Cameron’s conkers add to his problem with serious opinion
Posted on 2 December 2009 | 10:12am
I was up in Bolton for a mental health conference yesterday, then out at a dinner, and so missed all the news all day and by the time I got in, I just wanted to get to bed.
But I was aware that yesterday a very important political leader had made a very important speech on a very important issue, so I thought I’d better take a bit of time this morning to look at a paper and catch up.
I counted on the Financial Times, unusual in continuing to be a good old-fashioned newspaper which gives you the news fairly straight, and then signposts to a variety of comment pieces in different parts of the paper.
But this morning, I was disappointed. I read from cover to cover, and the major speech did not even get a mention. How could this be? We are talking about one of the most important political leaders on our landscape. Surely what he says is important? But no, not a word.
In so far as there was coverage of an important speech by an important leader on an important subject, it was all left to President Obama and Afghanistan. Important, granted.
But what about Dave and his conkers?
If the polls are correct, we are talking about our future Prime Minister here. Surely when he speaks, we should listen, and the media have a duty to report?
Is the FT saying that amid all the coverage of Afghanistan, Dubai, the looming pre-budget report and all the other national and international issues currently on the agenda, they cannot find a single pesky paragraph to tell us what Dave was saying in his hugely important ‘elf’n’safety’ speech yesterday?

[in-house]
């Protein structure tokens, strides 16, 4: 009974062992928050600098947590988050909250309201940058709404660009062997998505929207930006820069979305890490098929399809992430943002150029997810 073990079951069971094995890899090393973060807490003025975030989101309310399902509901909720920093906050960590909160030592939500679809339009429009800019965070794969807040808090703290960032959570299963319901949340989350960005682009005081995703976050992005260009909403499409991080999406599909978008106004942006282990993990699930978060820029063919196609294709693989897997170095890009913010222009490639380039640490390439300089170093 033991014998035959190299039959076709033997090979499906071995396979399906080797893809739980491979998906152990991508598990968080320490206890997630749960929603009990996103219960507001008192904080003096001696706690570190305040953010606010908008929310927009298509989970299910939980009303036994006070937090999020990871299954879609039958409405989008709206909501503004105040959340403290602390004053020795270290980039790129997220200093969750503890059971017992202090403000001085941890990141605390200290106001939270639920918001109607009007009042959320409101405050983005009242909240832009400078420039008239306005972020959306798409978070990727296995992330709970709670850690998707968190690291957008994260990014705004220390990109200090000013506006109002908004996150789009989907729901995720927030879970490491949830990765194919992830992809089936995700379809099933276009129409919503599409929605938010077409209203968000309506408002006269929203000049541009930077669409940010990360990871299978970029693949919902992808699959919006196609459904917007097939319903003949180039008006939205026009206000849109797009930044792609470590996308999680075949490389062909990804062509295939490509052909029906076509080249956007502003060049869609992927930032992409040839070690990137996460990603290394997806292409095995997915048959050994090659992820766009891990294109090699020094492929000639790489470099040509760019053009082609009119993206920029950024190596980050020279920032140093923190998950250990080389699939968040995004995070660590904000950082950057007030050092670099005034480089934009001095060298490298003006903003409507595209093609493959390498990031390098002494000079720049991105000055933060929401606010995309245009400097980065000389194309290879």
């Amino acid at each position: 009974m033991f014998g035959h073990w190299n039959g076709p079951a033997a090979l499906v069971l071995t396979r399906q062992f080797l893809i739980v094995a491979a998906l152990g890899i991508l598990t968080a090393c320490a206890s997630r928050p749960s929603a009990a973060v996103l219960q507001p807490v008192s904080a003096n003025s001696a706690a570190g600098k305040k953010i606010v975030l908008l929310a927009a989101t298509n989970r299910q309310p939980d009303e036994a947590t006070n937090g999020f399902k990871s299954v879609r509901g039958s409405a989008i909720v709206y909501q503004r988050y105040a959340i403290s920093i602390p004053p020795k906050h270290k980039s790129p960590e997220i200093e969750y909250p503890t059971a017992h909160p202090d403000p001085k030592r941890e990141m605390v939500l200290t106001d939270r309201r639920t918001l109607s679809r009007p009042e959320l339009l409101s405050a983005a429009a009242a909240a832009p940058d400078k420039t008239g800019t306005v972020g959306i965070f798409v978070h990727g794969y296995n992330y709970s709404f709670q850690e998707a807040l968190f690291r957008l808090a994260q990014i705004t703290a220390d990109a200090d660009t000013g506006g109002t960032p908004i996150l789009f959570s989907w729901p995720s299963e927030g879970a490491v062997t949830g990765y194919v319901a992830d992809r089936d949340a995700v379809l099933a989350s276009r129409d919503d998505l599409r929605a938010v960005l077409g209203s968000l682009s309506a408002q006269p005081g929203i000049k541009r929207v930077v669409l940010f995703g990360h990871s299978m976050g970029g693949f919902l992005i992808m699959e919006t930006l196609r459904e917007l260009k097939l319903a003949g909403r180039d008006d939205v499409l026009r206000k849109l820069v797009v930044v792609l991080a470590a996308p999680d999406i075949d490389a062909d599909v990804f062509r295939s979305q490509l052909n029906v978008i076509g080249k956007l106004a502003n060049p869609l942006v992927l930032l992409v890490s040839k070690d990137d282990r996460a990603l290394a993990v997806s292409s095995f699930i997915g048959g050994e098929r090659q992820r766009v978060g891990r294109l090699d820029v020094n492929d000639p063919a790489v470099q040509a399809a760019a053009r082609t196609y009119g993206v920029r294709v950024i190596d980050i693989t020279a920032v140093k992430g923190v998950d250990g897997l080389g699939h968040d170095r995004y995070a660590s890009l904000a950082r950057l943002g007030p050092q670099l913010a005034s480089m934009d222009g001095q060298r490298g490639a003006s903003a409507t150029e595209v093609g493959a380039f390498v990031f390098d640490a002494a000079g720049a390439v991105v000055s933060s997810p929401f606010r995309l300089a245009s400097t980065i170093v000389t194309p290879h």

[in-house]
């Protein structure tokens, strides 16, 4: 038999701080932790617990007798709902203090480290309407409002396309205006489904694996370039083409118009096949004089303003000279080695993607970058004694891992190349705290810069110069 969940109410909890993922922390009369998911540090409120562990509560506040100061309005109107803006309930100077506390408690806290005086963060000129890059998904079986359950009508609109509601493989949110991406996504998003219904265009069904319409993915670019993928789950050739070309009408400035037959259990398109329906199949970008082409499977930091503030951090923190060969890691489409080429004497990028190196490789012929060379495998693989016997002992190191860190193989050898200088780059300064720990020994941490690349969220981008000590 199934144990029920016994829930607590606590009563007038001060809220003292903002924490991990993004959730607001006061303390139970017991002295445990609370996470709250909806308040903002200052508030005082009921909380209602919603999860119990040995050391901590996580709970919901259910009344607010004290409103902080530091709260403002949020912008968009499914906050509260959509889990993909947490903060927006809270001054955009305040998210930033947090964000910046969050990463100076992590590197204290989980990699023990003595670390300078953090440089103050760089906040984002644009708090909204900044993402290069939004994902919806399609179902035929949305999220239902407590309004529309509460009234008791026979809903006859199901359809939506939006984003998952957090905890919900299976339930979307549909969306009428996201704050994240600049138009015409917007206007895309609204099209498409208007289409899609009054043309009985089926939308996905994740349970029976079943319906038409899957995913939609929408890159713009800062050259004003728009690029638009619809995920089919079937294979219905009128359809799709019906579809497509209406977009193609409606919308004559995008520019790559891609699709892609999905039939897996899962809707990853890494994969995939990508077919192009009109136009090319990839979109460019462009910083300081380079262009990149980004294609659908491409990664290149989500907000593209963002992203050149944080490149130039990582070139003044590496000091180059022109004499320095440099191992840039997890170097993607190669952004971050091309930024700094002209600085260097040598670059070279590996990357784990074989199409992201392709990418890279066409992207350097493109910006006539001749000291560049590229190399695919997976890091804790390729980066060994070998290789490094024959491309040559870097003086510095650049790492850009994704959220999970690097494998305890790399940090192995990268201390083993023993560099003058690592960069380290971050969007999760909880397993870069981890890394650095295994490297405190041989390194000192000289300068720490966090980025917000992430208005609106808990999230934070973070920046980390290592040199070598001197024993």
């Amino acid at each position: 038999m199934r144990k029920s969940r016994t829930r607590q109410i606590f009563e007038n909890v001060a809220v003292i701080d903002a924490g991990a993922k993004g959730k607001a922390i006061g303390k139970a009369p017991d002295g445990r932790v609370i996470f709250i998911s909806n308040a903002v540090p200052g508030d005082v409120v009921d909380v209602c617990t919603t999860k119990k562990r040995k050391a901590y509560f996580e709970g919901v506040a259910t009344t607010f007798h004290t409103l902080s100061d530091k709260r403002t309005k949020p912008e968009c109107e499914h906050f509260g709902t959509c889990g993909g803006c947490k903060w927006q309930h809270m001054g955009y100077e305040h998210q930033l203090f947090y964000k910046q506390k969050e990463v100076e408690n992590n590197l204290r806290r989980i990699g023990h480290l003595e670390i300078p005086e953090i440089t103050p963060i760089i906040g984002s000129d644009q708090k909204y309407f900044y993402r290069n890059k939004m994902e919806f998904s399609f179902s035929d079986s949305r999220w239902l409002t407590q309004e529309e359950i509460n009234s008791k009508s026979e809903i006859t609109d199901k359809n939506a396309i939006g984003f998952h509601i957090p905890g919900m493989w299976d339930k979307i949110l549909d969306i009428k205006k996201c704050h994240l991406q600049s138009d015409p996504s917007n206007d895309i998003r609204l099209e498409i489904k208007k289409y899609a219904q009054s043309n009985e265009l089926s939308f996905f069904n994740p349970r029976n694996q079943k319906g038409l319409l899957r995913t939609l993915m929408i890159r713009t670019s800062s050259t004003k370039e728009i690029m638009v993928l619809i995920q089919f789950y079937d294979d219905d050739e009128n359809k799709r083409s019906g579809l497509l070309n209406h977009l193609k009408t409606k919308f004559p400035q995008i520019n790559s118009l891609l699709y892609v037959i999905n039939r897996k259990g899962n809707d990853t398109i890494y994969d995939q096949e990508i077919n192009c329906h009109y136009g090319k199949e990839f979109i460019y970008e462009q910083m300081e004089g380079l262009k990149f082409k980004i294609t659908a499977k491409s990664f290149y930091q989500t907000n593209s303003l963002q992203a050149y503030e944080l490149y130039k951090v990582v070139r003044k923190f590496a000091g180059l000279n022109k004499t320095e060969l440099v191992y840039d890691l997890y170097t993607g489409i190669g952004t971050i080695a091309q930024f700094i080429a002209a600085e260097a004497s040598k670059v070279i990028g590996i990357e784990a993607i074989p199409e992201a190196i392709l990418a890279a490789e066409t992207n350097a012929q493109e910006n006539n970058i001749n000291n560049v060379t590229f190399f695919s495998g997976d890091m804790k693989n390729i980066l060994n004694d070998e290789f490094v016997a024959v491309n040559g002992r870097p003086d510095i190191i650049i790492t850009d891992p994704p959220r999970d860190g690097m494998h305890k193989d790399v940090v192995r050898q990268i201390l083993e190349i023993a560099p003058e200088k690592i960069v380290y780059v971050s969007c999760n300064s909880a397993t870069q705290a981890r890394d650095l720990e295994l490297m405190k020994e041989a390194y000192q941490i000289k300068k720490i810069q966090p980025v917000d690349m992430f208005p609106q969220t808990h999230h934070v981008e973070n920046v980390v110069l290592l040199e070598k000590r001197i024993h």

I mean, this was the big one. Teachers make kids wear goggles to play conkers. Apparently. Trainee hairdressers can’t have scissors in case they cut themselves. Supposedly. Public sector workers don’t help mothers lift prams upstairs because they’re not insured. Or so it said in one of the papers Dave read in the back of his car one day … I mean, stands to reason, dunnit?
Sensible Tories are asking themselves – why, when the economy has been battered, public spending is under threat, the expenses scandal engulfed politics, ‘when ‘time for a change’ is such a potent force, when GB’s personal ratings have been low, when support for the conflict in Afghanistan appears to have fallen, and the profile of the Iraq war has risen, they are not out of sight?
The answer is that nobody really understands what direction they want to take the country in. We hear their complaints about Labour. But we have no real sense of their own vision for the future. He has been there four years but we still don’t really know. And that leaves people thinking he doesn’t really know.
So on a day when he could have contributed to the debate on Afghanistan, on the global economy, on the national economy pre-PBR, he comes out with a lot of vacuous nonsense cobbled together with a few Daily Mail cuttings, whose accuracy given the source cannot be taken for granted. A few dubious exceptions are used to illustrate what he likes to put over as a general picture. But no matter the favourable coverage he may have generated in one or two quarters, it is all adding to the sense that he has a problem with serious opinion. Yesterday he added to it.